Esther Stroy

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Esther Stroy
Achievements and titles
Personal best(s)

100 m: 011.5 s (1972)
200 m: 23.4 s (1972)

400 m: 53.5 s (1968)[1]
Esther Stroy
Medal record
Women’s athletics
Competitor for  United States
1971 Pan American Games
Gold 1971 Pan American Games 4 x 100 metres
Bronze 1971 Pan American Games 200 metres

Esther Stroy (born August 12, 1953) is a former American track and field athlete, who competed in the sprints events. She is best known for competing at the 1968 Olympics in the 400 metres as a 15 year old, the youngest competitor at those games.

Track career[edit]

Esther Stroy was only 15 years and 64 days old when she competed at the 1968 Olympics.[2]

In 2012, Stroy, now Esther Stroy-Harper, remembered it as a it being "more than the world’s best summer vacation. It was the opportunity of a lifetime".[3] In the 400 m event itself, she reached the semi-final but injured herself whilst leading the race and finally finished fifth so therefore not qualifying for the final. Her Olympic misfortune was repeated in 1972. As Stroy-Harper recalls “Right before the 1972 Olympics, I injured that same hamstring, so I didn’t make the team. I went to Munich, but as a spectator.”[3][4]

In the 1968 United States Olympic Trials, Stroy was third in the 400 m event and was entered but did not compete in the 200 m. In 1972, she was third in her heat of the 200 m and was entered but did not compete in the 400 m.[5]

Between the two Olympics, she continued running for her universities and country.

The high point of her career was winning gold at the 1971 Pan American Games in the 4 x 400 meter relay and bronze in the 200 meters. She also won the 220 yards dash at the 1971 and 1972 AAU Indoor Championships.[3][6]

In 1971, she was a member of a 4 x 1 mile women's relay team that set a new world record at a USA versus Pan-Africa meet.[7][8]

In 1969, she was ranked 2nd in the USA and 9th in the world in the 400 metres/440 yards by the votes of the experts of Track and Field News.[9][10]

Personal life[edit]

Stroy was the eighth of eleven children of Mr and Mrs Dennis Stroy. Her father was a cab driver in the District of Columbia.[11]

Esther Stroy attended Nevelle Thomas Elementary School then Spingarn High School, Washington D.C.[3]

Stroy also joined a neighbourhood track club. Here she came under the tutelage of Brooks Johnson, now one of America's best known track coaches but at that time he was still a relative novice coach. She was to become Brook's first of many Olympians.[12]

Her father was able to see her run in Mexico City in the 1968 Olympics, but her mother unfortunately was not able to having injured herself during the preparations to travel. Being of high school age, Stroy attended classes at a local school during the six weeks of the Olympics training camp at Los Alamos, New Mexico in order to maintain her academic skills.[11]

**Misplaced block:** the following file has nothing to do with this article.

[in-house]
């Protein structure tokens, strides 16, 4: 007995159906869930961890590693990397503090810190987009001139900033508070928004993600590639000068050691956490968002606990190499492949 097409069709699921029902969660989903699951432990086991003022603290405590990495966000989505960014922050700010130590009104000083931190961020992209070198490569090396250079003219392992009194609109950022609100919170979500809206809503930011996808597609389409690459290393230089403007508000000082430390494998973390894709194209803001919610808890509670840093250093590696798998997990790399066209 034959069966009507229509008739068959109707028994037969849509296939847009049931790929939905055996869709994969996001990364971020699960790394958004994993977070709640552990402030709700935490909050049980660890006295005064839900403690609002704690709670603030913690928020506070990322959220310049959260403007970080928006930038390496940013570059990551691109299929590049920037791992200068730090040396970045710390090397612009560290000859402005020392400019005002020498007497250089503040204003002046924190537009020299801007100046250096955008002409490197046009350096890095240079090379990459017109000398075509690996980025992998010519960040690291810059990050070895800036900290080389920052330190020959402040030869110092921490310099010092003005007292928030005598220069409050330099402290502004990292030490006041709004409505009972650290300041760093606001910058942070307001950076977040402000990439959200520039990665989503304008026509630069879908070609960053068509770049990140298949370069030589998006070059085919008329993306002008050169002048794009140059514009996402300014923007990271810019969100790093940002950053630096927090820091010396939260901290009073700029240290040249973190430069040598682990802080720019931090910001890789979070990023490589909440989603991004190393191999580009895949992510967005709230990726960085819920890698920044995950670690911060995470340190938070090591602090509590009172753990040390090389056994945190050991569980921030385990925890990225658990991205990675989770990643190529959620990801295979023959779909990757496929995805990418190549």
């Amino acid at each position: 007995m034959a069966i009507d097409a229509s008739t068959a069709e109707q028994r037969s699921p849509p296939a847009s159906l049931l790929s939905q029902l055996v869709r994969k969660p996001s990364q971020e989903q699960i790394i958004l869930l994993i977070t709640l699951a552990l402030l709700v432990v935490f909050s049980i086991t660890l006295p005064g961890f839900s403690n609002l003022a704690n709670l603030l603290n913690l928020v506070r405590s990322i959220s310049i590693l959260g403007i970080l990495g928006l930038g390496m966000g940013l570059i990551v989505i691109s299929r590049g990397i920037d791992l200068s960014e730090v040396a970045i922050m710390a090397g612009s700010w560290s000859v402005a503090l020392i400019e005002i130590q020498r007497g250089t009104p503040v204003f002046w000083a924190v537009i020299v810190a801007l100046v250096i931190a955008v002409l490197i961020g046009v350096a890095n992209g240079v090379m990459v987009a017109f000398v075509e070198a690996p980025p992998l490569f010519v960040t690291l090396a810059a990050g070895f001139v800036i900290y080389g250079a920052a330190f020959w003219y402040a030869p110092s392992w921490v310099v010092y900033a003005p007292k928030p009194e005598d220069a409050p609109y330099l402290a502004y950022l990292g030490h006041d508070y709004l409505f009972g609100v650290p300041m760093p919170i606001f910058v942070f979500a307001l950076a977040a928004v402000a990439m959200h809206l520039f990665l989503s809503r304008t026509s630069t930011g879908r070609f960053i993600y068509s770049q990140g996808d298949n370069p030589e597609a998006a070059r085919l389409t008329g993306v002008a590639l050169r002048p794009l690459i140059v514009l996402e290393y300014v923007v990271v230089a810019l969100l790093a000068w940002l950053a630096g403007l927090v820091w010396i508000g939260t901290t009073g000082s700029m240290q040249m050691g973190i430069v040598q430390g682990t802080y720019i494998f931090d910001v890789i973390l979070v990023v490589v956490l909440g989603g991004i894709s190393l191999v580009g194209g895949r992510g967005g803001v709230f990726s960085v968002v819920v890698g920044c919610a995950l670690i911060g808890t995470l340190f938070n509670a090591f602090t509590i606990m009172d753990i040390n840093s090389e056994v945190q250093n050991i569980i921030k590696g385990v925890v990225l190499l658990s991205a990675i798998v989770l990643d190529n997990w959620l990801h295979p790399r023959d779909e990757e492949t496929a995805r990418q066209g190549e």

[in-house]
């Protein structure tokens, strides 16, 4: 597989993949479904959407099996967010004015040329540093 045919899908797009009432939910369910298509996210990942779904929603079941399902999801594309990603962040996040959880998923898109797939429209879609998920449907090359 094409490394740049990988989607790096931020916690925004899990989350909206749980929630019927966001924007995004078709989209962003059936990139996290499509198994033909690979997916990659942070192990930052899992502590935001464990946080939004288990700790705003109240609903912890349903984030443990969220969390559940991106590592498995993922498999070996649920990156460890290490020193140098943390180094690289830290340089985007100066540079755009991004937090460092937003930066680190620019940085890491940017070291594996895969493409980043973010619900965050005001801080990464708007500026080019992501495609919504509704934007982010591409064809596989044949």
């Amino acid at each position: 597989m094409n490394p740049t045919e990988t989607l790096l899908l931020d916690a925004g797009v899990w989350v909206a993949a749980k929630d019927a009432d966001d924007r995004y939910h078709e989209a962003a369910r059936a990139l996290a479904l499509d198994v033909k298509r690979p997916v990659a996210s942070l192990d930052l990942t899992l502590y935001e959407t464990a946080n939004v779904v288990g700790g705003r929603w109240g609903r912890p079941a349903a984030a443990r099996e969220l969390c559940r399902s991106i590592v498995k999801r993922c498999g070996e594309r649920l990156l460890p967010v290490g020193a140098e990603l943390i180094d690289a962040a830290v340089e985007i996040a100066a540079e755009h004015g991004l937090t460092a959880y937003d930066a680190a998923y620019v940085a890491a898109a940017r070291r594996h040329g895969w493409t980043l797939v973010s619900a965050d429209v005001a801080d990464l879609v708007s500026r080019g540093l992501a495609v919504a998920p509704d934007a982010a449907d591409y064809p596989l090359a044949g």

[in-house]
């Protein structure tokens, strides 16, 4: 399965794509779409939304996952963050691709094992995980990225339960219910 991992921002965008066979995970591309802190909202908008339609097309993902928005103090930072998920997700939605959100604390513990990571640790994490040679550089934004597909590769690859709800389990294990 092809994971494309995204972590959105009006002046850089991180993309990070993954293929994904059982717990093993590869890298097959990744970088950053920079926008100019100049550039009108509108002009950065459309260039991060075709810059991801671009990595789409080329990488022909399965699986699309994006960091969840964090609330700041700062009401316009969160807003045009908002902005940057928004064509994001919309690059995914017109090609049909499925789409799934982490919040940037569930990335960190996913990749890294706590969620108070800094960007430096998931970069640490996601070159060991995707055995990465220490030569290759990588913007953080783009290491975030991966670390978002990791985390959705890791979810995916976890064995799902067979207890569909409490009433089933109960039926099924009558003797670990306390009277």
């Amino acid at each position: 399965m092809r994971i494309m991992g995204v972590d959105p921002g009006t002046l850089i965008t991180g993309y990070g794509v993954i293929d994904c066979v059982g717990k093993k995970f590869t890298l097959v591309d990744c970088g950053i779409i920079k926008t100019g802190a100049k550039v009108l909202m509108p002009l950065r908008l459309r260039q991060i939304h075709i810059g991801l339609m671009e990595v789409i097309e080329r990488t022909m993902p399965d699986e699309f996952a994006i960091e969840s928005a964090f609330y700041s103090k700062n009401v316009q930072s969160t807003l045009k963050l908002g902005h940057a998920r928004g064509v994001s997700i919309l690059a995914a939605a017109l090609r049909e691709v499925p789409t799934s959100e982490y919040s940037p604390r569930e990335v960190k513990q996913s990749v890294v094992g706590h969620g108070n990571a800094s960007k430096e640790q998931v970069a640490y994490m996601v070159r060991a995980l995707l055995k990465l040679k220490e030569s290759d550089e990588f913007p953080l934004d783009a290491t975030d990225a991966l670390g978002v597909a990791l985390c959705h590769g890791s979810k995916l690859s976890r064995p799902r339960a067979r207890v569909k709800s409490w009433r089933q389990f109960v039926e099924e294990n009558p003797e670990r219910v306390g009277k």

Stroy attended Howard University after graduating from Spingarn. After Howard, she attended Stanford University where she began her career as a coach and a recruiter. She worked in California for several years before returning to Washington D.C. In Washington, she continued working as a coach, mainly working with young athletes aged 8 to 17/18.[11]

Stroy is married to Daniel Harper, a retired United States Army colonel, and now uses the surname Stroy-Harper.[11]

References[edit]

  1. ^ http://www.sports-reference.com/olympics/athletes/st/esther-stroy-1.html Esther Stroy biography, sports-reference.com. Retrieved 14 August 2012.
  2. ^ http://www.sports-reference.com/olympics/summer/1968/ATH/ "Athletics at the 1968 Ciudad de México Summer Games", sports.reference.com. Retrieved 17 August 2012.
  3. ^ a b c d http://www.washingtontimes.com/news/2012/jul/23/stroy-remembers-her-time-as-a-15-year-old-at-68-ga/?utm_source=RSS_Feed&utm_medium=RSS "Stroy remembers her time as a 15-year-old at ’68 Games", Carla Peay, Washington Post, July 23, 2012.
  4. ^ http://sportsillustrated.cnn.com/vault/article/magazine/MAG1082604/1/index.htm Some "Dashing Dolls Debut In Dayton:Feminine charm and bright new faces come to the fore in the girls' and women's national AAU championships", Sports Illustrated, July 14, 1969.
  5. ^ http://www.usatf.org/statistics/champions/OlympicTrials/HistoryOfTheOlympicTrials.pdf The History of the United States Olympic Trials - Track & Field, R Hymans, USA Track & Field, 2008, p 149 and 160.
  6. ^ http://www.usatf.org/statistics/USA-Champions/USAIndoorTF/women/200m.aspx USA Indoor Track & Field Champions: Women's 200 m, USA Track and Field. Retrieved 24 August 2012.
  7. ^ http://books.google.co.uk/books?id=sTcDAAAAMBAJ&pg=PA55&lpg=PA55&dq=esther+stroy+track+coach&source=bl&ots=AhAhWAzhUi&sig=8bss8RY7ggbgZmSgVkoaqRc5cFA&hl=en&sa=X&ei=zo8RUO34LqKq0QWF_IHwDA&ved=0CFMQ6AEwBQ#v=onepage&q=esther%20stroy%20track%20coach&f=false Jet, 5 August 1971.
  8. ^ http://sportsillustrated.cnn.com/vault/article/magazine/MAG1085118/2/index.htm "A Roundup Of The Sports Information Of The Week", Sports Illustrated, July 26, 1971.
  9. ^ http://www.trackandfieldnews.com/rankings/women/400usbyathlete.pdf U.S. Rankings Index - Women's 400 Meters, Track and Field News.
  10. ^ http://www.trackandfieldnews.com/rankings/women/400worldbyathlete.pdf World Rankings Index - Women's 400 Meters, Track and Field News
  11. ^ a b c d http://news.google.com/newspapers?nid=2205&dat=19681019&id=1iEmAAAAIBAJ&sjid=Hf4FAAAAIBAJ&pg=1196,3124427 "Loss saddens Esther Stroy, Olympics youngest athlete, Sam Lacy, Baltimore Afro-American, October 19, 1968.
  12. ^ http://www.washingtonpost.com/sports/under-brooks-johnsons-tutelage-david-oliver-clears-every-hurdle/2011/05/21/AGN5shNH_story_1.html "Under Brooks Johnson’s tutelage, David Oliver clears every hurdle", Phelan M. Ebenhack, The Washington Post, Retrieved 24 August 2012.